putes oil New Foundland, the north
eastern boundary question, the frlc
tlon.on the Great Lakes and several
other matters that are constant
causesof friction though none promise
to be very serious. The worst cause
of offense was removed when the
Alaskan Boundary dispute was termi
nated In London three years ago. But
the decision of that case was so dis
tasteful to Canada that it makes It
almost certain that there will never
again be any direct negotiations be
tween the Canadian government and
this government for the settlement
of disputes. One of the redeeming
features of the situation Is that It
probably means the demise of the very
"Joint High Commission" which
worked for several years without any
effect except to draw large salaries
from the respective governments.
Fow, however, it Is likely that several
of the questions at Issue will be settled
directly by diplomatic negotiations
between tnis country and Great
Britain. But Mr. Root wants the
assurance that any treaties he may
negotiate will be put through by the
Senate and not killed as was the case
all the reciprocity treaties and a num
ber of other important measures that
the President has lately sent to the
Adjournment by June 10 Is now the
prospect before Congress. At least
that Is the way Senator Aldrlch sized
up the situation after his visit to the,
White House in the middle ot tue
week. It was the first time that lie
had been to the 'White House for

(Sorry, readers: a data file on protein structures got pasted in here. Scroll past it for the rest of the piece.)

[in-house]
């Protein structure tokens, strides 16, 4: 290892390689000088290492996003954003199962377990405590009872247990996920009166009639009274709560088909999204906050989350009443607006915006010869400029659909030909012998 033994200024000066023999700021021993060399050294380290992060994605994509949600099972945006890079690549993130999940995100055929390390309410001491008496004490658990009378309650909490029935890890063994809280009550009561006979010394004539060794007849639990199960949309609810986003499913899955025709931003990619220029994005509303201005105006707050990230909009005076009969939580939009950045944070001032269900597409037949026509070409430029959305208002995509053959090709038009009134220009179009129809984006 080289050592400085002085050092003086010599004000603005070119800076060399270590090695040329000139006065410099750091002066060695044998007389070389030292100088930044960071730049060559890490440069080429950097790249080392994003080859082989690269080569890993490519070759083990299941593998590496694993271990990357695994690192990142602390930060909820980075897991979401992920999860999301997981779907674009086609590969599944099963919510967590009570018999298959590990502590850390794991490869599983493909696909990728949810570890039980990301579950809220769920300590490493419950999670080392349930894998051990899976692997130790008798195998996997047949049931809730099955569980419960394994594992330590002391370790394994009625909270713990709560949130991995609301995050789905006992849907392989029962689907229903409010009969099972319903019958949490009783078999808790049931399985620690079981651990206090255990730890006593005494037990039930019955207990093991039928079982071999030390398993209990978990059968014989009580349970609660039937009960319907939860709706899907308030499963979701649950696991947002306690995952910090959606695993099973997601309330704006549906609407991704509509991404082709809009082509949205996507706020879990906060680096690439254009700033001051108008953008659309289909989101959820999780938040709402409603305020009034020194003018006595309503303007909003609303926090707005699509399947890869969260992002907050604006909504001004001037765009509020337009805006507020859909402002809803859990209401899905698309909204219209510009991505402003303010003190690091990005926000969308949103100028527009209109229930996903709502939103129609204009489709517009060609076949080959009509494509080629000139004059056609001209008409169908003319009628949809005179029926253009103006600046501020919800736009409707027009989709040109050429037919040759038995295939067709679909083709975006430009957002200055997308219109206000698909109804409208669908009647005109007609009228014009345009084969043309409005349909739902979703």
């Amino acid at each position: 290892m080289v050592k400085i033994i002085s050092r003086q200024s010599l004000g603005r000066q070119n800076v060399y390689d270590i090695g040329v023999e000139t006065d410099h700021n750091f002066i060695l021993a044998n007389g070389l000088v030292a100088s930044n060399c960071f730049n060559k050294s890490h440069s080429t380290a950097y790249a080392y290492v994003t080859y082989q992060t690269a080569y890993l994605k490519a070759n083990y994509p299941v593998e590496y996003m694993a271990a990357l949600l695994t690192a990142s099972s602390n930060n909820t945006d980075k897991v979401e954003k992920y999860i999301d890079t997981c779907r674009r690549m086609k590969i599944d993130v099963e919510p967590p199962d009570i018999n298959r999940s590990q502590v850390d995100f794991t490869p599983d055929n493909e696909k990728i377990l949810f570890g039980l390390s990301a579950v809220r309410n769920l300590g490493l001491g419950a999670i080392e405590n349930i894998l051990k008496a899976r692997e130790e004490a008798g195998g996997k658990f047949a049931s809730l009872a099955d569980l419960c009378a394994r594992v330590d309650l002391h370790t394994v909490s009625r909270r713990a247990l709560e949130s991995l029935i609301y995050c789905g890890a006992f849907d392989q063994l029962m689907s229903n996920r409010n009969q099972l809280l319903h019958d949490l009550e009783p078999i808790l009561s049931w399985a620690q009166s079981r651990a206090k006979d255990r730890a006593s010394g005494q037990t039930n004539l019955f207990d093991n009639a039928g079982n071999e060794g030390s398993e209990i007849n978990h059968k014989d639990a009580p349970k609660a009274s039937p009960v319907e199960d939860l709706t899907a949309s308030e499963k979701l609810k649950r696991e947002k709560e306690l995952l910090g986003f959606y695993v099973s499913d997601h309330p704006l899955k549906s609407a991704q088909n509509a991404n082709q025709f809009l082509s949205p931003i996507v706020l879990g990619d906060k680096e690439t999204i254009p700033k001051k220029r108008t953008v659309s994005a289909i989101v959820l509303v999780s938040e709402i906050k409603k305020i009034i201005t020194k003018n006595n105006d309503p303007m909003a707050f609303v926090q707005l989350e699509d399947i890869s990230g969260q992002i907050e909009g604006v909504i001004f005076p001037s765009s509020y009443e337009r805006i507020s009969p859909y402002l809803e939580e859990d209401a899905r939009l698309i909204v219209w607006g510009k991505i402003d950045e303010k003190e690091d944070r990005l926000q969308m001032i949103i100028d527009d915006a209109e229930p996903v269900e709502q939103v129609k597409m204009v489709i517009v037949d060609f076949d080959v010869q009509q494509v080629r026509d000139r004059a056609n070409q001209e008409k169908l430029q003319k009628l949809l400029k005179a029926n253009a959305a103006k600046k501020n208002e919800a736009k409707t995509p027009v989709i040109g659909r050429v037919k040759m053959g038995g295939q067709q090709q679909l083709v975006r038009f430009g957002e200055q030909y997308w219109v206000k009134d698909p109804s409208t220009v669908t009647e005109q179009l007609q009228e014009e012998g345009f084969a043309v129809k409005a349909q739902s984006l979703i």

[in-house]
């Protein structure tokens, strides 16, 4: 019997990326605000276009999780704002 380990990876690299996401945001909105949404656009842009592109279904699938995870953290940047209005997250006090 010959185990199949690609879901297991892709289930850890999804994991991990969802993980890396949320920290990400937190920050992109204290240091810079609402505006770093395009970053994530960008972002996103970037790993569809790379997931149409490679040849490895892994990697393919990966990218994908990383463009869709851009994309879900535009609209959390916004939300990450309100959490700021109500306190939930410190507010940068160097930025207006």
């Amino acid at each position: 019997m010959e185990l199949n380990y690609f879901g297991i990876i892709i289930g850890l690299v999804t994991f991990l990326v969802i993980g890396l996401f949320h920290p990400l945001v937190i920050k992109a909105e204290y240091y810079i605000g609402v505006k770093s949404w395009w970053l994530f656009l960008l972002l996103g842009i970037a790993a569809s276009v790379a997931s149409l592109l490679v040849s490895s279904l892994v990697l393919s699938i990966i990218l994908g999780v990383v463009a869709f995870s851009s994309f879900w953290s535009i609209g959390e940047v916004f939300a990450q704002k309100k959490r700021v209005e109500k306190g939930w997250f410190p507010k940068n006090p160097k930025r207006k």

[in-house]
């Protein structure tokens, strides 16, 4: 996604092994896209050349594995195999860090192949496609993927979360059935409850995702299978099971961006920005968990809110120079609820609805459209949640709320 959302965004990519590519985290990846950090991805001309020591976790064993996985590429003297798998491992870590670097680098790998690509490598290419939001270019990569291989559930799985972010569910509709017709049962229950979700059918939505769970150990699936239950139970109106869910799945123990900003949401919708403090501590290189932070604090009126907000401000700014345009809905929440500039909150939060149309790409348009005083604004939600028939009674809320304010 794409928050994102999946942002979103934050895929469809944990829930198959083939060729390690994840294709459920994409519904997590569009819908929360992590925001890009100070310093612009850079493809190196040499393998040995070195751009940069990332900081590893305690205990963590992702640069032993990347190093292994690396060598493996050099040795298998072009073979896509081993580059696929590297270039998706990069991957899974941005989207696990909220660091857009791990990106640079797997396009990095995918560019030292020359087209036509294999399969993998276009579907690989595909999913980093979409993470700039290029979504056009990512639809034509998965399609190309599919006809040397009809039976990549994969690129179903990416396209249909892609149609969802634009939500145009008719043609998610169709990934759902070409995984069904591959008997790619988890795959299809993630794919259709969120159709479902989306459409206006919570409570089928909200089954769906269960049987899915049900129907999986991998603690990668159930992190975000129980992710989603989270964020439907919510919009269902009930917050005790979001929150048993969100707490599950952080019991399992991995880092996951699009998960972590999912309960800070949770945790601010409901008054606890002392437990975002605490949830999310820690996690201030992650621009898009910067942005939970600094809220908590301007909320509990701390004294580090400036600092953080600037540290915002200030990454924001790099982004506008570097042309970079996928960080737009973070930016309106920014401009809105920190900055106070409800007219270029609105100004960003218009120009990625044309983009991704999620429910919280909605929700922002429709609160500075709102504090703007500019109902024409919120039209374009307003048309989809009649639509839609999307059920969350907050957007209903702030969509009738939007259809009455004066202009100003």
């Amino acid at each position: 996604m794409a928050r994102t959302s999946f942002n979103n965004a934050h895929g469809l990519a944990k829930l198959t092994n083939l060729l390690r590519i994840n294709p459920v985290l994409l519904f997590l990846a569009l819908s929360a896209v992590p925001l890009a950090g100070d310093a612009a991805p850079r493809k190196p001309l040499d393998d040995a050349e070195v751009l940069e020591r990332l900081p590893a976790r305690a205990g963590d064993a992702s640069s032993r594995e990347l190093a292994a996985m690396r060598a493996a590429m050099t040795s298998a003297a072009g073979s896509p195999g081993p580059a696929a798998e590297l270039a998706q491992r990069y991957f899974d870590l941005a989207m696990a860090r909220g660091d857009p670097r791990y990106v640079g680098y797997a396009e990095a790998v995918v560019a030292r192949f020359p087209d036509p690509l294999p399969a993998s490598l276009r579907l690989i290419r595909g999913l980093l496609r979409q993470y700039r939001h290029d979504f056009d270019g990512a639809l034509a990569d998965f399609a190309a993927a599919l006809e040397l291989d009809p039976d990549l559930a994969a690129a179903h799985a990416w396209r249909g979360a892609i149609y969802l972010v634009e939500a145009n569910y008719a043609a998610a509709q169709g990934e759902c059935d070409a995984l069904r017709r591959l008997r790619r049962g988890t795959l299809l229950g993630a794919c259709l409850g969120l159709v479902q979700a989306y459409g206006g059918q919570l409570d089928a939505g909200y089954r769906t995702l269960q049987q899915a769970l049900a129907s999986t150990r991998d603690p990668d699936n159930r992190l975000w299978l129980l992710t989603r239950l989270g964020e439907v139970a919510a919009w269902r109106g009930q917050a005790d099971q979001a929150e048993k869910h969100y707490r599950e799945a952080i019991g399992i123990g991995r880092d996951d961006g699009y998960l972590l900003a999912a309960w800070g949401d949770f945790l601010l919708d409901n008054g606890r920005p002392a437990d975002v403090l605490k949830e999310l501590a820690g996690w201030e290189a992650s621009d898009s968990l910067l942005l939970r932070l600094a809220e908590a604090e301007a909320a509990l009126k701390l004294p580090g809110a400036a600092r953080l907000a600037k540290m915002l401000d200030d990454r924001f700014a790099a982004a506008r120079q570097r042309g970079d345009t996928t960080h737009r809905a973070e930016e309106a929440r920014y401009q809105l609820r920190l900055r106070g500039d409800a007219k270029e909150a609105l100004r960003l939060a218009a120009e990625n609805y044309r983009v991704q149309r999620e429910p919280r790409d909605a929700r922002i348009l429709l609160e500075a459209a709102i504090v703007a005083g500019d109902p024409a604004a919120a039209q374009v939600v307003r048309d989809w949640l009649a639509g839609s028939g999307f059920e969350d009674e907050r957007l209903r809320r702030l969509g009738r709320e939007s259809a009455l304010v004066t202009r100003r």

about three months, .and after nearly
an hours' conference with the Presi
dent he gave this as his opinion ot the
situation. He said that tuere was
only one question In Congress that
promises to produccmuch delay. That
was the type of the Panama Canal.
The Bcnatc has announced Us convic
tion that the sea level type will be
the proper one. The President and
the House arc both committed to the
lock level type, and It is possible that
there may be a prolonged wrangle
when the matter comes up for settle
ment. The other matters, Senator
Aldrlch thinks, can be disposed of In
short order. There Is not much llkll
hood of delay over the Pure Food Bill.
It Is thought that the measure will ne
passed this session, though there arc
strong Interests against It and they
will use all their Influence to emascu
late the measure so that It will be of
no effect or else to prevent any action
at all. It Is thought that the Free
Alchohol Bill also will be passed at
the present session, though some of
those who arc In a position to know
used to keep it from coming to a vote.
The conferees on the Statehood bill
will cither come to an agreement on
the measure within ten days or else
agree to let It die for the session.
And as the Santo Domingo treaty is
practically dead and the Speaker Is
willing to adjourn, there seems no
reason why Congress should not get
away by the middle of June.
OfApproaohlng.Hlgh School Com
llaccalaurcate Service. Presbyterian Church
June 3, 7 JO p. m.
Organ Voluntary Mis Jane I'atton
Hymn, Onward Christian Soldier
UcncdlcltUM HJgh School Chorus
Oh he Joyful In the Lord. High School Chorus
Scripture Lesson llcv. L. E. Durr
Solo, My Ucdccmcr ami Mr Lord
Mlas Leone McConnaughcy
Sermon Ucv. J. M. Helm